Every year I’m more than happy to write a little about the Illamasqua S.O.P.H.I.E appeal and more specifically about The Sophie Lancaster Foundation, which Illamasqua supports. I think the products are almost irrelevant here, because the it’s the exposure of casual hate crime that is the important thing, but I will link at the bottom of the post.
So, if you don’t know of Sophie Lancaster, she and her boyfriend were subject to such a brutal attack in 2007, that Sophie died two weeks later. I’m not going to hold back particularly on this because it takes a little detail to ensure the magnitude of the attack is understood. Listed amongst her injuries are shoe marks – if you’ve kicked someone hard enough that shoes leave their sole pattern on a body, then it explains the sheer force and brutality of the attack. I’m looking right now at a list of her injuries, and shoe prints are just the beginning.
Sophie and her boyfriend Rob’s attack in a park is classed as a hate crime and what there was to ‘hate’ about the pair is that they looked a little different, belonging to the Goth sub-culture. I’ve just reviewed a black lipstick – let’s drill this down to the very notion that you might be killed for wearing it. It’s unthinkable, isn’t it?
So, while there will always be people in the world who for their own complicated reasons regard any visual differences in others as fair game for their own insecurities, beauty lovers don’t need any part of that. While we’re blogging away day after day or pushing out videos or Instagram content, every day across our social channels we can see someone with a negative or critical comment about appearance pop in and leave a destructive trail of words behind them. Social media has made it so easy to hate people for their weight, orientation, race or gender.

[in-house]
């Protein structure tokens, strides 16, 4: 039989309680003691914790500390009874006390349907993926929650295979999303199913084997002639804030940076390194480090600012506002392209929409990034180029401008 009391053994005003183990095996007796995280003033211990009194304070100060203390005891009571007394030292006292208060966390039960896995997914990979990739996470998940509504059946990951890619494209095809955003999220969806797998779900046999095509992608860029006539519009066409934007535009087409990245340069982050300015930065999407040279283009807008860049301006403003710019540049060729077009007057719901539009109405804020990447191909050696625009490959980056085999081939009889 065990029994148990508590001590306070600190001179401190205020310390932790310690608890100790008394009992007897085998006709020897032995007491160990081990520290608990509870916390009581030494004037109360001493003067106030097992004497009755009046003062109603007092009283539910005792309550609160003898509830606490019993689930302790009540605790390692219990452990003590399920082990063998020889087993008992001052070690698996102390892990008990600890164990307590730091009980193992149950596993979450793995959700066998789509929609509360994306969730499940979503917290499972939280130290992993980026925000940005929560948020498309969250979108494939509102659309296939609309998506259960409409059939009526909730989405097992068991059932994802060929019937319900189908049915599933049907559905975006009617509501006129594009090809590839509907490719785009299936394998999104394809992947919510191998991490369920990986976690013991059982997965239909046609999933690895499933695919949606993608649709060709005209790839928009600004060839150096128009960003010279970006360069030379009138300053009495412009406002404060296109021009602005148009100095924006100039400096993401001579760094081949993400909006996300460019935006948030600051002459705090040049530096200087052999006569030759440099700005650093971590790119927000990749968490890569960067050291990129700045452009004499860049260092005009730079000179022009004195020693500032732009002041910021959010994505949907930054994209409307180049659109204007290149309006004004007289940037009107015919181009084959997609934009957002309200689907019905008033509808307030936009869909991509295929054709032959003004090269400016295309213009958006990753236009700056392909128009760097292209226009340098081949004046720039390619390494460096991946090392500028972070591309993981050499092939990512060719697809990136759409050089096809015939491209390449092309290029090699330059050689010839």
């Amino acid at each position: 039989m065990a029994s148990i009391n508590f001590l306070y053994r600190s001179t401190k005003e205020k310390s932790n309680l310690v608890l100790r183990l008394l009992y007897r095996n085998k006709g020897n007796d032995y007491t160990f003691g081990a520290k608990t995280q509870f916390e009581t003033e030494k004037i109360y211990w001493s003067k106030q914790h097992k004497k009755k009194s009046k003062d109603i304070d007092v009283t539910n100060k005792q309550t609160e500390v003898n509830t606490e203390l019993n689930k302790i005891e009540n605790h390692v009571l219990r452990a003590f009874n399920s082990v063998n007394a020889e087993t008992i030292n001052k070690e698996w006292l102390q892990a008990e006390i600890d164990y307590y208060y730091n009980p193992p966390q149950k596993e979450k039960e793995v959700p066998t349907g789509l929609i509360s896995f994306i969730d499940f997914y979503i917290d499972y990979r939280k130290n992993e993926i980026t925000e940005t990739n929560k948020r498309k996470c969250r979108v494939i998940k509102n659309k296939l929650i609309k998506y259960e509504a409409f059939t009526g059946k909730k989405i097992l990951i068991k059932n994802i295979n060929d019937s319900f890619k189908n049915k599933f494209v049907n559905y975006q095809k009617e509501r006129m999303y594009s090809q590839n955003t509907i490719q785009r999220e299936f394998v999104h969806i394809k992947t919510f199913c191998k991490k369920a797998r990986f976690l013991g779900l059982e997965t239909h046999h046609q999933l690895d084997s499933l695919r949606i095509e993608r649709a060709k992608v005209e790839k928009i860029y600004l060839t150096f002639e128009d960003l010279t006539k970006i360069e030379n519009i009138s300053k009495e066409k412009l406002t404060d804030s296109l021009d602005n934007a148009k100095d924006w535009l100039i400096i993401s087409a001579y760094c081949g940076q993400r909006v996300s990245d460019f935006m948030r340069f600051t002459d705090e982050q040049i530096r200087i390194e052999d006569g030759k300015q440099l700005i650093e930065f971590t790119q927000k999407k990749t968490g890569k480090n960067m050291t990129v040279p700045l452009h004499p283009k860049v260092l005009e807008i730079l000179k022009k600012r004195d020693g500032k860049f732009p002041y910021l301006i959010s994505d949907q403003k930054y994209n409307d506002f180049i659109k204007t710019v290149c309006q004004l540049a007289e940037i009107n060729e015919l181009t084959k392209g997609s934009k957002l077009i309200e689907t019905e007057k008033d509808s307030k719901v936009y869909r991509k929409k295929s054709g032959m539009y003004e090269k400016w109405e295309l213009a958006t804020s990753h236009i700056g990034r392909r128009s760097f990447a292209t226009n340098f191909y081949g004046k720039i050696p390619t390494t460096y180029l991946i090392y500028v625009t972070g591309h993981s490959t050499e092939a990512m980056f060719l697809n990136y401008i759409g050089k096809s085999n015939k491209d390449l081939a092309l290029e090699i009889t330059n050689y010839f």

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Sophie Lancaster was, essentially, kicked to death. The Sophie Lancaster Foundation works hard across all sectors to ensure that verbal or physical violence towards difference is eradicated, and we have our own part to play in this. By not standing for or accepting that ‘negativity is part of the internet’ and not fuelling the fire of those who use words to destroy confidence by letting them take a hold of us, we’re creating a wider world of tolerance. People copy – it’s human nature. We need to be seen to be embracing all cultures, all nations, all beauty so that people like Sophie, who choose self-expression, can be safe, both on-line and off.
Beauty world is huge – we’re strong, able and intelligent and more than a match for the haters. If you see it, report it, block it and send out some kinder words to counterbalance. If you know someone that this is happening to, stand beside them, not behind them. Take time to learn about sub-cultures; about Goths, Cos-Players, Punks and Emos to understand that being different doesn’t have to challenge your perceptions about there being a right or wrong way to be in life. Educate others along the way. Today’s blue lipstick that you love so much could be tomorrow’s sub-culture’s trademark.
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